8 Easy Ways to Relieve Gas

  • Man Burping
    Getting the Best of Gas
    Bloating. Flatulence. Burping. Gas in the digestive tract can be uncomfortable and embarrassing. It’s caused by swallowing air, as well as the breakdown of foods in the large intestine by bacteria. Although gas is normal, there’s a lot you can do to relieve it. Here are eight helpful tips.

  • Woman drinking from glass
    1. Gulp Less Air
    If you frequently burp, you may be swallowing too much air. Eat and drink more slowly to help reduce the amount of air that you swallow. Avoid gum, hard candies, and carbonated drinks, which can also make you gulp down too much air.

  • Man checking ingredients
    2. Check Ingredient Labels
    Certain ingredients in foods may cause gas. These include sugar alcohols such as sorbitol, mannitol, and xylitol, found in sugar-free candies and gum. High-fructose corn syrup, a sweetener in sodas and fruit drinks, can also contribute to gas. If you consume lots of these foods or beverages, cutting back could ease symptoms. In addition, many adults are lactose intolerant and develop gas if they consume dairy products. If you have this condition, you can reduce your dairy intake or take pills or drops containing lactase when you drink milk.

  • Upset stomach
    3. Use OTC Medications
    Some over-the-counter medications can relieve gas. Alpha-galactosidase, also known as Beano, contains an enzyme that helps digest the gas-causing sugar in beans and certain vegetables. Take it just before eating. Simethicone (Gas-X, Mylanta Gas) helps ease bloating and belly pain by dissolving gas bubbles that have formed in the intestines.

  • Diary
    4. Keep A Diary
    ​Different things cause gas in different people. Write down what you eat and drink and any gas-related symptoms you experience afterward. Looking over your diary can help you identify which foods may give you gas—and reducing or avoiding those items can help you feel better.

  • Woman eating doughnut
    5. Consider Your Carbs
    Eating lots of carbohydrates may give you gas. The stomach and small intestine don’t fully digest some carbs. The undigested food goes on to the small intestine and large intestine, where bacteria break it down and release hydrogen and carbon dioxide. Other bacteria in the large intestine create methane gas or hydrogen sulfide, that nasty odor you smell when someone passes gas.

  • man-eating-burger
    6. Avoid High-Fat Foods
    Although carbohydrates are tied to gas, reducing the amount of fat you eat may also help. Eating less fat allows the stomach to empty more quickly, so gas can move more rapidly into the small intestine instead of making you feel bloated.

  • Dentist
    7. Visit Your Dentist
    Loose-fitting dentures may also cause you to swallow lots of air. If you wear dentures, ask your dentist to make sure they fit correctly.

  • Doctors
    8. Talk With Your Doctor
    Make an appointment if your symptoms change, affect your everyday life, or are accompanied by other issues such as diarrhea, constipation, or weight loss. You may have a more serious condition, such as celiac disease or inflammatory bowel disease. Your doctor can rule out other problems and help you feel better.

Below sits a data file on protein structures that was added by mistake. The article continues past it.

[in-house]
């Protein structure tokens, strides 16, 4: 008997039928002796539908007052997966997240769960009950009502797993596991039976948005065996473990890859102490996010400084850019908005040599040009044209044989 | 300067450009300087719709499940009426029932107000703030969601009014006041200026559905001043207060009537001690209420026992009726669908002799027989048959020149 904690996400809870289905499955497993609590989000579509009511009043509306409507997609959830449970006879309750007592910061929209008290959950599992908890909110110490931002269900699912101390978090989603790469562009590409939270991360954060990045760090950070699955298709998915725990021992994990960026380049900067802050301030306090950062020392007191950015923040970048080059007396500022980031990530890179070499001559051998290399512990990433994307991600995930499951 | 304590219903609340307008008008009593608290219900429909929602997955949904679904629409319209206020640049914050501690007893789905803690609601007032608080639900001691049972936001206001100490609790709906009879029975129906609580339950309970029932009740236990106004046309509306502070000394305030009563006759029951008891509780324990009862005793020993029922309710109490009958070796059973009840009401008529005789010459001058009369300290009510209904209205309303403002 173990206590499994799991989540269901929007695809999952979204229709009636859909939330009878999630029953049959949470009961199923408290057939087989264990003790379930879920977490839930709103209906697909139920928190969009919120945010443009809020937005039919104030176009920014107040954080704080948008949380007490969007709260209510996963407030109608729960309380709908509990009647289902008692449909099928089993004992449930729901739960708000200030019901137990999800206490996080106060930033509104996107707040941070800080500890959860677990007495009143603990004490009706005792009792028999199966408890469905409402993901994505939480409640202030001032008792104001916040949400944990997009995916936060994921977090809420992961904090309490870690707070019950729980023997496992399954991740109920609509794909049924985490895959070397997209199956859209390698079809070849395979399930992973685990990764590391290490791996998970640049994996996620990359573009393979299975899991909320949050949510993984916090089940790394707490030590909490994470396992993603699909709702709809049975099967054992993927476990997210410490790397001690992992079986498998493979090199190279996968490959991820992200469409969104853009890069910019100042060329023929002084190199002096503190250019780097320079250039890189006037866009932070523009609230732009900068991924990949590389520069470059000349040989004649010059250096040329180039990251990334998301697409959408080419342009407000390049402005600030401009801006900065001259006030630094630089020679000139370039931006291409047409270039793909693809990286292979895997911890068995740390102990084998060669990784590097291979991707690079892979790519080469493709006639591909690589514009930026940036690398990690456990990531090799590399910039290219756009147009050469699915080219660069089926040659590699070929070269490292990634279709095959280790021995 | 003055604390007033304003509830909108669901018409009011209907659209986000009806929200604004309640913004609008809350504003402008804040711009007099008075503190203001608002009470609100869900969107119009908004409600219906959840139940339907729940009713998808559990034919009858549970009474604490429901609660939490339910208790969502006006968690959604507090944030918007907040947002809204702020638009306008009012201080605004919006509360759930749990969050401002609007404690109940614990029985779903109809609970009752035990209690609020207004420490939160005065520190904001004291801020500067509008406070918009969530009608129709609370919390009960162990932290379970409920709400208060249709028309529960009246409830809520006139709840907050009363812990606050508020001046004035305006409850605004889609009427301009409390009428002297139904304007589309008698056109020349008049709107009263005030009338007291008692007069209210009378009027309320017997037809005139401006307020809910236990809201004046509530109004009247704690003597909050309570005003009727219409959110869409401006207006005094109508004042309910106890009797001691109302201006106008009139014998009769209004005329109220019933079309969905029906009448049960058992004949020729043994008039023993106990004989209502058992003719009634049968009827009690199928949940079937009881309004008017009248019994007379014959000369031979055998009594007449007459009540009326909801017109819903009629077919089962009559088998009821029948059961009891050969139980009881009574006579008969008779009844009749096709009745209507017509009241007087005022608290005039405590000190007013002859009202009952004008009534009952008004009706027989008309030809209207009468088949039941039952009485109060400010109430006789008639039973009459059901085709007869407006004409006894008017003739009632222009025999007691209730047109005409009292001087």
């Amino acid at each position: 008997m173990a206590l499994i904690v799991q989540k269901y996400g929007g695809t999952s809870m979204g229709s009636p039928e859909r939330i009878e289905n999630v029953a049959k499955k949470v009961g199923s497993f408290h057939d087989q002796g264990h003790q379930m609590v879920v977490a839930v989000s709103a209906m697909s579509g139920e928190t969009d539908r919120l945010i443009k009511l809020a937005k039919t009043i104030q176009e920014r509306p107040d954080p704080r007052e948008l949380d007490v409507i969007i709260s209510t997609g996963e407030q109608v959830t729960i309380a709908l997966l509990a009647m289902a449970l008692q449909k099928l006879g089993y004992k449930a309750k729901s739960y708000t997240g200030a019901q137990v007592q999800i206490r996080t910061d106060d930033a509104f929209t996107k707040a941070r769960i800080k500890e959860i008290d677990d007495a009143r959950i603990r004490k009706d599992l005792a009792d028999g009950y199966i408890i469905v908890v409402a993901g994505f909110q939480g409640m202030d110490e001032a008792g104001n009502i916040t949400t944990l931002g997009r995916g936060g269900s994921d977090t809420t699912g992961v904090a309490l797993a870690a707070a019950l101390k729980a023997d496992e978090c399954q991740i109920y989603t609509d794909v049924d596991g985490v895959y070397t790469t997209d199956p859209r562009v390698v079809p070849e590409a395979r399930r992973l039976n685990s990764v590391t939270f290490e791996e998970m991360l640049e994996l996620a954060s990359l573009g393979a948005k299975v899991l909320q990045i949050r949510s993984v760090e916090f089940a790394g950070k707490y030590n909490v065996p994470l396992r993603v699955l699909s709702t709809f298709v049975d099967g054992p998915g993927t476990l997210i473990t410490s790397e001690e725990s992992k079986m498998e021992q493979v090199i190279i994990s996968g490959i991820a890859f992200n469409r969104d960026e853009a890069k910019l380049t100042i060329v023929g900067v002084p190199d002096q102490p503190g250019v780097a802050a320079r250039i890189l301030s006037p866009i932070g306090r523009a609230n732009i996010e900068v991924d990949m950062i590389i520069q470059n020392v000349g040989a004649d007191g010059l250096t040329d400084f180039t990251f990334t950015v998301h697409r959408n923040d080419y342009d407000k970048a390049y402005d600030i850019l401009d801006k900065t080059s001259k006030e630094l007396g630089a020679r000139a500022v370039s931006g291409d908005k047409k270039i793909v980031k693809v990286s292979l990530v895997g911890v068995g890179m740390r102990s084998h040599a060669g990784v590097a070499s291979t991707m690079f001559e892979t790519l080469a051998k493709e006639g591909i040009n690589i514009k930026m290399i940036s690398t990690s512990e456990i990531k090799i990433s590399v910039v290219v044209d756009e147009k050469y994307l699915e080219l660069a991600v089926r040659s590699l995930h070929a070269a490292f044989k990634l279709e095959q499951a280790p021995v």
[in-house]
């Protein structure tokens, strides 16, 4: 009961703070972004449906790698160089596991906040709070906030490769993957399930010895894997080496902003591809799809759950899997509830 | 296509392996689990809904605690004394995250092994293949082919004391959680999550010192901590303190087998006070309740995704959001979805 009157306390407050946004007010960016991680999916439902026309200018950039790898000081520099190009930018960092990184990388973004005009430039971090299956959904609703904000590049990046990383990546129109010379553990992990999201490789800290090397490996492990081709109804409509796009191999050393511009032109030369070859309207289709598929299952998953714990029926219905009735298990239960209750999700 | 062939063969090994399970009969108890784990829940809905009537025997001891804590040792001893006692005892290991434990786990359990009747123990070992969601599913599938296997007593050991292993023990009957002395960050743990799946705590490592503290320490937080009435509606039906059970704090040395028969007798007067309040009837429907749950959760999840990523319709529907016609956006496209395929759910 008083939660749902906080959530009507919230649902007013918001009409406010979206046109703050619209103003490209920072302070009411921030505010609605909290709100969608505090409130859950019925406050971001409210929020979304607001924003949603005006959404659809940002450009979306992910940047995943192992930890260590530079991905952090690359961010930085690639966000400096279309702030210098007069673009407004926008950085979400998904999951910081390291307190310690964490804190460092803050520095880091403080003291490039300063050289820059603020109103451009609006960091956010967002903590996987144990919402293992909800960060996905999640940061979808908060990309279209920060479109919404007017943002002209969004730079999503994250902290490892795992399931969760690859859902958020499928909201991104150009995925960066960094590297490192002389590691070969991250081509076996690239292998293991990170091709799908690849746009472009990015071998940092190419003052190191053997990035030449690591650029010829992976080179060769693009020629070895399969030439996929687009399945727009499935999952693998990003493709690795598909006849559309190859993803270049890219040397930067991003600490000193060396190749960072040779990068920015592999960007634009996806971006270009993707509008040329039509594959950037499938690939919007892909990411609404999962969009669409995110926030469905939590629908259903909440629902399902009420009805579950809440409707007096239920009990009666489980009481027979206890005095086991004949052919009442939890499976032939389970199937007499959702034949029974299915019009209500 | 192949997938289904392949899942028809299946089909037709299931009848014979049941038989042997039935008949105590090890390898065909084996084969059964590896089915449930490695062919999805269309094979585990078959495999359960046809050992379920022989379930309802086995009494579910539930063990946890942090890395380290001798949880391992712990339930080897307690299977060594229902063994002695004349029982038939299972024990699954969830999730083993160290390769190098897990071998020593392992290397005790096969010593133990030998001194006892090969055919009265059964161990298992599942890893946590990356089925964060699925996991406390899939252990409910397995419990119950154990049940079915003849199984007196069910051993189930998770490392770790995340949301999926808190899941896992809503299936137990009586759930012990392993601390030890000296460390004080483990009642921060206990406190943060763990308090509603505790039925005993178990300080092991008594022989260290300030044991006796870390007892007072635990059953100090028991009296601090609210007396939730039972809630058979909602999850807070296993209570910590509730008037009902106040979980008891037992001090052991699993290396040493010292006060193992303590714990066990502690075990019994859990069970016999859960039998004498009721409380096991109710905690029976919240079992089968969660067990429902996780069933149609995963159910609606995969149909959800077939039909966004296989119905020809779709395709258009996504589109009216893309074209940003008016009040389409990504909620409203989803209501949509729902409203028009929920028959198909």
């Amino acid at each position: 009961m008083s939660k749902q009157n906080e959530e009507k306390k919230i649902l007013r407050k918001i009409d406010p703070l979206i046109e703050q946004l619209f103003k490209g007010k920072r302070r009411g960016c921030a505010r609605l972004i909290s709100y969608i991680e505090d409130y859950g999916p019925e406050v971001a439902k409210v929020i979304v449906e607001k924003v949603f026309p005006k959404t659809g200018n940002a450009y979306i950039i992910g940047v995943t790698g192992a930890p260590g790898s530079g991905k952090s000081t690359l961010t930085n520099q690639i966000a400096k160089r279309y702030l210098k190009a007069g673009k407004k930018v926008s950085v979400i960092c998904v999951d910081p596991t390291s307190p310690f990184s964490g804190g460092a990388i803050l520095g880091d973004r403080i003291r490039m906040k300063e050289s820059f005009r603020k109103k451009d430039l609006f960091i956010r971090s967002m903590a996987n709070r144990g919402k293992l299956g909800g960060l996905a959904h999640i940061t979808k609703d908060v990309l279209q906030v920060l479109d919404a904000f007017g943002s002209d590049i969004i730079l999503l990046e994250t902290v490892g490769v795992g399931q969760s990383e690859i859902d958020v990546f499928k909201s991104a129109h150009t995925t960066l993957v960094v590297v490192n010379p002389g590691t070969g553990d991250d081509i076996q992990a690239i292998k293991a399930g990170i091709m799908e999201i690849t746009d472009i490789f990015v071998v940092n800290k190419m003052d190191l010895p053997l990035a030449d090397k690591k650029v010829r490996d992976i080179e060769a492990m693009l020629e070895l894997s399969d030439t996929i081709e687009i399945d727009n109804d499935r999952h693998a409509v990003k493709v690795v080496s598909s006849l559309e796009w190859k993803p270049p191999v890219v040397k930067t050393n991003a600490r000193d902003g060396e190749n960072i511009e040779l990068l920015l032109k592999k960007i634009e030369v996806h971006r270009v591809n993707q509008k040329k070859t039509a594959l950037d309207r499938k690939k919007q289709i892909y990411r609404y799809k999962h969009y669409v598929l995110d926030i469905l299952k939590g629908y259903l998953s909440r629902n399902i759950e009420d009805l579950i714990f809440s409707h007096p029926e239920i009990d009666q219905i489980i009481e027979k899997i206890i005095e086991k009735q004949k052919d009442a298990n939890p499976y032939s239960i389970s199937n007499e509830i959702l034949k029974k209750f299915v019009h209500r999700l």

• find-a-5-star-gastroenterologist
8 Easy Ways to Relieve Gas
  1. Gas in the Digestive Tract. National Institute of Diabetes and Digestive and Kidney Diseases. National Institutes of Health. http://digestive.niddk.nih.gov/ddiseases/pubs/gas/
Was this helpful?
Last Review Date: 2019 May 27
Explore Digestive Health
Recommended Reading
  • No one knows for sure what causes irritable bowel syndrome (IBS). What brings on its symptoms, though, is a bit clearer. How you eat and what you eat can make a difference. So can several things that have nothing to do with food. Knowing these triggers and what to do about them can help you manage your IBS.
    October 25, 2016
  • Most people don’t discover they have hepatitis C until many years after they became infected, so is it too late to treat?
    July 25, 2019
  • Blood in stool can take many forms: pooping blood, bright red blood in stool, bloody diarrhea, bloody mucus in stool. There can be several causes of blood in stool. Find out which ones aren't cause for concern and which ones mean it's time to see a doctor.
    April 2, 2018
Health Spotlight
Next Up
  • Here are nine common reasons why you can’t always go.
  • Somewhere between the bandages and pain relievers, your medicine cabinet already may be stocked with supplements that aid digestive health. Certain supplements help prevent tummy troubles, while others come to your rescue when issues arise.
  • Talk with your doctor if you think you might have one of these 10 common digestive disorders.
  • When you’re dealing with a bout of diarrhea, you just want it to end. Fortunately, you can take simple steps to relieve this bothersome problem. Find out what you can do—and when to call your doctor.
  • Everyone has an upset stomach now and then. Others have frequent digestive problems, such as constipation, diarrhea or nausea. What you eat can help keep your digestive tract healthy and happy?
  • Nagging symptoms such as chronic abdominal pain, bloating, gas and diarrhea are all reasons to see a gastroenterologist. These doctors are trained to treat conditions that affect the organs of the digestive tract.
  • If you need to see a gastroenterologist, here are some things to keep in mind to choose a high-quality doctor.
  • Painkillers, particularly opioids like morphine and hydrocodone, can cause a variety of side effects—and one of the most uncomfortable side effects is constipation. Many doctors recommend that you take a preventive approach to dealing with painkiller-induced constipation. Start treating it early so your body and bowels don’t get too bogged down from the get-go. Fortunately, there are several simple tips you can try to keep things moving.
Answers to Your Health Questions
Trending Videos